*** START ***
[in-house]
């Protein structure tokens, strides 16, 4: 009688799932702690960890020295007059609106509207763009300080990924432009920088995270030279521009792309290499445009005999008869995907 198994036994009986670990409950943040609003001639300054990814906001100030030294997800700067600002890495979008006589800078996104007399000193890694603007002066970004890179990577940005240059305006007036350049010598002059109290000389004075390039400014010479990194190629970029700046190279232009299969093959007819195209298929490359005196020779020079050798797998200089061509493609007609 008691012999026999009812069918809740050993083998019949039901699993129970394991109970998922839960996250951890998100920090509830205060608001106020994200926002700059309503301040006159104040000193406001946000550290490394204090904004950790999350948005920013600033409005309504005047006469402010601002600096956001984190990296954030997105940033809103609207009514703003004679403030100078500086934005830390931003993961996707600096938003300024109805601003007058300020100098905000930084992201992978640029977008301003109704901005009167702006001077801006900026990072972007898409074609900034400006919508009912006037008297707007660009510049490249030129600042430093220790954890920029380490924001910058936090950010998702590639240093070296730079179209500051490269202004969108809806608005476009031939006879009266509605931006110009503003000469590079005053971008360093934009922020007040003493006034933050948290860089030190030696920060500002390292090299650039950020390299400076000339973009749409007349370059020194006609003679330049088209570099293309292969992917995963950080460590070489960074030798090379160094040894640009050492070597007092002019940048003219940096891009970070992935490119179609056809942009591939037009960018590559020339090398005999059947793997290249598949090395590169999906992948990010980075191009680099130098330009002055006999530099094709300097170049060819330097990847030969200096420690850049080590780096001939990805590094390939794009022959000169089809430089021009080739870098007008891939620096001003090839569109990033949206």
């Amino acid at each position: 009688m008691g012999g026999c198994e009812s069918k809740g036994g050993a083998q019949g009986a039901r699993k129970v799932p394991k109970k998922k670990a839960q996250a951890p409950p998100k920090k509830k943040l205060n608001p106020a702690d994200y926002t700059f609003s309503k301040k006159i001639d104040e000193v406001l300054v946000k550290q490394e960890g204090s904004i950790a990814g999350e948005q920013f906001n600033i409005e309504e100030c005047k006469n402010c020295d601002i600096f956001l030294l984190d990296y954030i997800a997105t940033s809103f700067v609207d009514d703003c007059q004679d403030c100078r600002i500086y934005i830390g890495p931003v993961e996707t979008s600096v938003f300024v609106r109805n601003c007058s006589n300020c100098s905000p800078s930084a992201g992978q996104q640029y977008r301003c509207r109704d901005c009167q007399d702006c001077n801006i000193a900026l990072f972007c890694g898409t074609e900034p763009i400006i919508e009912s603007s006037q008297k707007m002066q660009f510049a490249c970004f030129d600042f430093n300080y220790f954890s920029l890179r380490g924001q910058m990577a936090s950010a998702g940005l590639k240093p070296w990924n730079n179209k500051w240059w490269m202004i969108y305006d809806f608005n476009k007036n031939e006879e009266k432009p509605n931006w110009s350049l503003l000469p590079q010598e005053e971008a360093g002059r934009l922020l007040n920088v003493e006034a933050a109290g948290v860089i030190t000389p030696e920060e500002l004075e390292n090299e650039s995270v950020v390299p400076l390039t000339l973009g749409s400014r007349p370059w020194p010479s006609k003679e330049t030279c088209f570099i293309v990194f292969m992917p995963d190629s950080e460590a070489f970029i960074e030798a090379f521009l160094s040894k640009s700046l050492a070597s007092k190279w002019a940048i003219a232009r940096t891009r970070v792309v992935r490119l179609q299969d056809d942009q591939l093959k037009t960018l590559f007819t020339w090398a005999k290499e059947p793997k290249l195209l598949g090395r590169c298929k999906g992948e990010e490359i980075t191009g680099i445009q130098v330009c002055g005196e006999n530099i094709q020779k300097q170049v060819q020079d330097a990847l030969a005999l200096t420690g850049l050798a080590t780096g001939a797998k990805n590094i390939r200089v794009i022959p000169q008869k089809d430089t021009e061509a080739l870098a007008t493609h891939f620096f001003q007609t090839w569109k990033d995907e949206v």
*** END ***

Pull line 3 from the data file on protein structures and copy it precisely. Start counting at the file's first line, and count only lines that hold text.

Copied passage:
């Amino acid at each position: 009688m008691g012999g026999c198994e009812s069918k809740g036994g050993a083998q019949g009986a039901r699993k129970v799932p394991k109970k998922k670990a839960q996250a951890p409950p998100k920090k509830k943040l205060n608001p106020a702690d994200y926002t700059f609003s309503k301040k006159i001639d104040e000193v406001l300054v946000k550290q490394e960890g204090s904004i950790a990814g999350e948005q920013f906001n600033i409005e309504e100030c005047k006469n402010c020295d601002i600096f956001l030294l984190d990296y954030i997800a997105t940033s809103f700067v609207d009514d703003c007059q004679d403030c100078r600002i500086y934005i830390g890495p931003v993961e996707t979008s600096v938003f300024v609106r109805n601003c007058s006589n300020c100098s905000p800078s930084a992201g992978q996104q640029y977008r301003c509207r109704d901005c009167q007399d702006c001077n801006i000193a900026l990072f972007c890694g898409t074609e900034p763009i400006i919508e009912s603007s006037q008297k707007m002066q660009f510049a490249c970004f030129d600042f430093n300080y220790f954890s920029l890179r380490g924001q910058m990577a936090s950010a998702g940005l590639k240093p070296w990924n730079n179209k500051w240059w490269m202004i969108y305006d809806f608005n476009k007036n031939e006879e009266k432009p509605n931006w110009s350049l503003l000469p590079q010598e005053e971008a360093g002059r934009l922020l007040n920088v003493e006034a933050a109290g948290v860089i030190t000389p030696e920060e500002l004075e390292n090299e650039s995270v950020v390299p400076l390039t000339l973009g749409s400014r007349p370059w020194p010479s006609k003679e330049t030279c088209f570099i293309v990194f292969m992917p995963d190629s950080e460590a070489f970029i960074e030798a090379f521009l160094s040894k640009s700046l050492a070597s007092k190279w002019a940048i003219a232009r940096t891009r970070v792309v992935r490119l179609q299969d056809d942009q591939l093959k037009t960018l590559f007819t020339w090398a005999k290499e059947p793997k290249l195209l598949g090395r590169c298929k999906g992948e990010e490359i980075t191009g680099i445009q130098v330009c002055g005196e006999n530099i094709q020779k300097q170049v060819q020079d330097a990847l030969a005999l200096t420690g850049l050798a080590t780096g001939a797998k990805n590094i390939r200089v794009i022959p000169q008869k089809d430089t021009e061509a080739l870098a007008t493609h891939f620096f001003q007609t090839w569109k990033d995907e949206v």